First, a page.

Chinese bureau finds Apple copying smartphone patents with iPhone 6 design
The design of Apple's iPhone 6 and 6 Plus is too similar to the 100C phone by Shenzhen Baili, and violates that company's patents, the Beijing Intellectual Property Office ruled on Friday.
The decision only affects Beijing for the moment, and Apple may still be able to sell iPhone 6 models while it files an appeal, Bloomberg reported. The company is in fact said to have several means of fighting any possible sales ban, such as the Beijing Higher People's Court or the Supreme People's Court.
Apple didn't comment on the matter, but needs to appeal not just because of the prospect of losing sales in a major city, but the precedent such a ruling could have elsewhere in China. The company has already filed a lawsuit to try and quash the ruling, according to CRI.
The country has sometimes proven a tough battleground for Apple in terms of patents and trademarks. Just this year the company lost exclusive rights to the "iPhone" name, and in 2012 it had to pay out $60 million to settle a dispute over the "iPad" trademark. The company does sometimes win battles in the region, however.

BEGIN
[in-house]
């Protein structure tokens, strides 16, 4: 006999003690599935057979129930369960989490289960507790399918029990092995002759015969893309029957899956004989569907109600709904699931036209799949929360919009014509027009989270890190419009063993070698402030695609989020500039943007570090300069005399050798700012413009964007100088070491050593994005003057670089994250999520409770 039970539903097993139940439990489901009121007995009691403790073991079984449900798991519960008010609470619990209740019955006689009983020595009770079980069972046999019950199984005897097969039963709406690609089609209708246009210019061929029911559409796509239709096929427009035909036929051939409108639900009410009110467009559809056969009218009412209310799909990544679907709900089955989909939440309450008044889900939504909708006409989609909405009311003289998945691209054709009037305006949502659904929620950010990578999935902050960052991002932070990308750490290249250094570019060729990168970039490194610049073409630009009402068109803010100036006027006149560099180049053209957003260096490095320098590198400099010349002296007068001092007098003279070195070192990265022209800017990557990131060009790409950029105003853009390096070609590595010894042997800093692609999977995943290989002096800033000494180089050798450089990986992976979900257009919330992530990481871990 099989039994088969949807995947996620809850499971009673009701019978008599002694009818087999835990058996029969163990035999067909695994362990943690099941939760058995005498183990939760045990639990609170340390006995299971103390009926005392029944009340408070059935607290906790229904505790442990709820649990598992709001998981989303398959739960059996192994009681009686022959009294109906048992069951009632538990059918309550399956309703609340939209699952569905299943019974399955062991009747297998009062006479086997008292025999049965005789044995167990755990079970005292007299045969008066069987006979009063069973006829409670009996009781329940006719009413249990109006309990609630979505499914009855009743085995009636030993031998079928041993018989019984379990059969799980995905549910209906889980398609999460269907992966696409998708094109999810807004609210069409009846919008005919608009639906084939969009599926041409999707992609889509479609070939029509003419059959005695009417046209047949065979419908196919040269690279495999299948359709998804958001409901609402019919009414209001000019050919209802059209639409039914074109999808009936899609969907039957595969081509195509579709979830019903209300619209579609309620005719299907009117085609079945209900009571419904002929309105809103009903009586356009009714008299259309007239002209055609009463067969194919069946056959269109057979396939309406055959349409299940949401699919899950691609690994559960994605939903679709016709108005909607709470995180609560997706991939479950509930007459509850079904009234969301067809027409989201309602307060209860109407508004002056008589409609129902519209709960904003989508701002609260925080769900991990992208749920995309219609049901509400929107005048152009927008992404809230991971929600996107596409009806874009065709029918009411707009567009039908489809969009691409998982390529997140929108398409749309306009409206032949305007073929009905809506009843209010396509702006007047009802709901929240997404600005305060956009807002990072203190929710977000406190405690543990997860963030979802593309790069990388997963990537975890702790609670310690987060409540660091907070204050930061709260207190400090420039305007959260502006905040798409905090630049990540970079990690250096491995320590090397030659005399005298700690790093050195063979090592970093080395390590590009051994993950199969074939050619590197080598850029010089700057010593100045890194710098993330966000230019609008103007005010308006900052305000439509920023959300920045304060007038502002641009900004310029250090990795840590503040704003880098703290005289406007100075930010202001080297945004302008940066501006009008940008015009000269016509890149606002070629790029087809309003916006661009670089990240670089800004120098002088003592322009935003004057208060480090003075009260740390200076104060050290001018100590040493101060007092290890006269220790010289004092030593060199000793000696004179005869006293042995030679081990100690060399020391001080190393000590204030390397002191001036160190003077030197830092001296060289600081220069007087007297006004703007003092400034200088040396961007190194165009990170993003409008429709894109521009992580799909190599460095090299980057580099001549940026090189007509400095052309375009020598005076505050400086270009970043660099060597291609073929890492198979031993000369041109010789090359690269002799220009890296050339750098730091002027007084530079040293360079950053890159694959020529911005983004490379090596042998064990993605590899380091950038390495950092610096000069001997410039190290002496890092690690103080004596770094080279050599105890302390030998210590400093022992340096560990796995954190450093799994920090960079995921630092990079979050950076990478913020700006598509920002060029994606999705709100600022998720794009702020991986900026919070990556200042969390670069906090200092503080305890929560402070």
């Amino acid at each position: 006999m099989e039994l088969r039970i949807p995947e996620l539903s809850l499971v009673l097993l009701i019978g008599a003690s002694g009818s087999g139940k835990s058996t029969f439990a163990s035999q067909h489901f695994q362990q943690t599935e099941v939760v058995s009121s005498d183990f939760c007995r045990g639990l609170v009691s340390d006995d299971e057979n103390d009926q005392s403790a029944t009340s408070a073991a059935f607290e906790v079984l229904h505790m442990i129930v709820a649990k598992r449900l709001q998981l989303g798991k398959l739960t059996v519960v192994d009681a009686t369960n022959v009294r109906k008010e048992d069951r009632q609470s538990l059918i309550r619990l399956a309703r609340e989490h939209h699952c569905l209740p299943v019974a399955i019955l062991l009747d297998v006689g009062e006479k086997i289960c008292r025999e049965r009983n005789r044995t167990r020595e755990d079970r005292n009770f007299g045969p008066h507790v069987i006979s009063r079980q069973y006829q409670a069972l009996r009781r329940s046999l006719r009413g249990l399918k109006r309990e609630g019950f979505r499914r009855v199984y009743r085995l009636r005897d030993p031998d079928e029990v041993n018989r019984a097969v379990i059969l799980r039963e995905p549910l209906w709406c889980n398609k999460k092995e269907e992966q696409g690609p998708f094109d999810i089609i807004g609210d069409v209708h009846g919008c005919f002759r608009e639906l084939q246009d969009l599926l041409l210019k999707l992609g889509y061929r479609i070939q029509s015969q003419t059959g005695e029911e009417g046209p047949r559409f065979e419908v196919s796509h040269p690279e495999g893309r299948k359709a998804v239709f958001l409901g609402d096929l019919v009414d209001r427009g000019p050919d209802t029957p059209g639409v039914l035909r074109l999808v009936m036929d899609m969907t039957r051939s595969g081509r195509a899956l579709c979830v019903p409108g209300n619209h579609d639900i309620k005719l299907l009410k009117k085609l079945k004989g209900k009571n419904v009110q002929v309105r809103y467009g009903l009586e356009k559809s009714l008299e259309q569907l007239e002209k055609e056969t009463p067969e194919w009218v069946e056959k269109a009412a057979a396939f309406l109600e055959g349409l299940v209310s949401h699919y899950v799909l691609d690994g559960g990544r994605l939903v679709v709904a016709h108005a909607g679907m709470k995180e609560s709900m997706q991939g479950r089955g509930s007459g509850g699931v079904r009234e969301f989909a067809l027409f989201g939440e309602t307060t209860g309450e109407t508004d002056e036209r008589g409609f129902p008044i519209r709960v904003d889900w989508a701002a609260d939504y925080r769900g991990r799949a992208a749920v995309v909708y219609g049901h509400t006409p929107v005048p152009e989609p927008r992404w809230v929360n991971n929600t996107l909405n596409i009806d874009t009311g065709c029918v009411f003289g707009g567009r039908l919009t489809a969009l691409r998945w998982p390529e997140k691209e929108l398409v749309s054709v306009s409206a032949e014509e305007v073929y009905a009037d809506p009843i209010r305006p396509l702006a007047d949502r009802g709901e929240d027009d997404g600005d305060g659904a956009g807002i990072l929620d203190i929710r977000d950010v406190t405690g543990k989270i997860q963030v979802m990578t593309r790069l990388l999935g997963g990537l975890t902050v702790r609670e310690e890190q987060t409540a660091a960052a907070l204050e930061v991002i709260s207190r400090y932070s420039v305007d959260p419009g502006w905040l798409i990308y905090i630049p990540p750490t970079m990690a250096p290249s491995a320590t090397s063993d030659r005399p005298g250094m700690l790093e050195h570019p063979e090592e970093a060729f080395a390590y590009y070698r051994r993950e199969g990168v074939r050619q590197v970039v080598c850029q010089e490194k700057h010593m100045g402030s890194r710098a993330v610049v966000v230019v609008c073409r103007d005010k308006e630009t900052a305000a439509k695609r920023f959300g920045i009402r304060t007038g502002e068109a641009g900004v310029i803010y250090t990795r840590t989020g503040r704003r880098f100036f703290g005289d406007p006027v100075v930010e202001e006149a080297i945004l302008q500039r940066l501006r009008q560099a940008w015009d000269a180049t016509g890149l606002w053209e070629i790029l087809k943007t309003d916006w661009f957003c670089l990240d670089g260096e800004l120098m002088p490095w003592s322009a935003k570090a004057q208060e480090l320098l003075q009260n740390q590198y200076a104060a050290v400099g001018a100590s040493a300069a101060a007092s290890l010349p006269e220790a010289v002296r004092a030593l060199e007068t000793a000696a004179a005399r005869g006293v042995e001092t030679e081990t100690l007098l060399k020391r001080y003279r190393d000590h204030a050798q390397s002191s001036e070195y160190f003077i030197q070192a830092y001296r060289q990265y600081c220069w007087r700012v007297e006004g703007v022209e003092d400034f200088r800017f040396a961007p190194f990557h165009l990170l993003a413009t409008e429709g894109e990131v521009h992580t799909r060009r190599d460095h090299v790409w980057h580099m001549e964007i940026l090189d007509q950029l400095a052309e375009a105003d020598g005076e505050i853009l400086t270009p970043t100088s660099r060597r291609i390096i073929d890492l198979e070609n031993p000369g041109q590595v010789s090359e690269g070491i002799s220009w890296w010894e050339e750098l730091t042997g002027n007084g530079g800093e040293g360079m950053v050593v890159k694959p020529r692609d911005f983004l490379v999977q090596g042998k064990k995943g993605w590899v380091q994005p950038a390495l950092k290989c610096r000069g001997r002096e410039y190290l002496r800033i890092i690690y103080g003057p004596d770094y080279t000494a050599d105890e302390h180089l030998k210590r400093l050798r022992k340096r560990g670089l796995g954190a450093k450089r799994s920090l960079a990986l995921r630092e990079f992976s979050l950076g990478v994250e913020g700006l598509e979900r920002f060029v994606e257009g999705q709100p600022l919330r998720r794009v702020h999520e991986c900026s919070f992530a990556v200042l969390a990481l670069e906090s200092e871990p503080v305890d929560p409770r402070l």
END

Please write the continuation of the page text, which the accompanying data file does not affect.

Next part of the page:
The point of the Baili case could become moot by the end of 2016. The iPhone 6 and 6 Plus have already largely been sidelined by Apple in favor of the iPhone 6s and the iPhone SE, and this fall the company is expected to launch next-generation devices that could bump the iPhone 6 series out of its product lineup.
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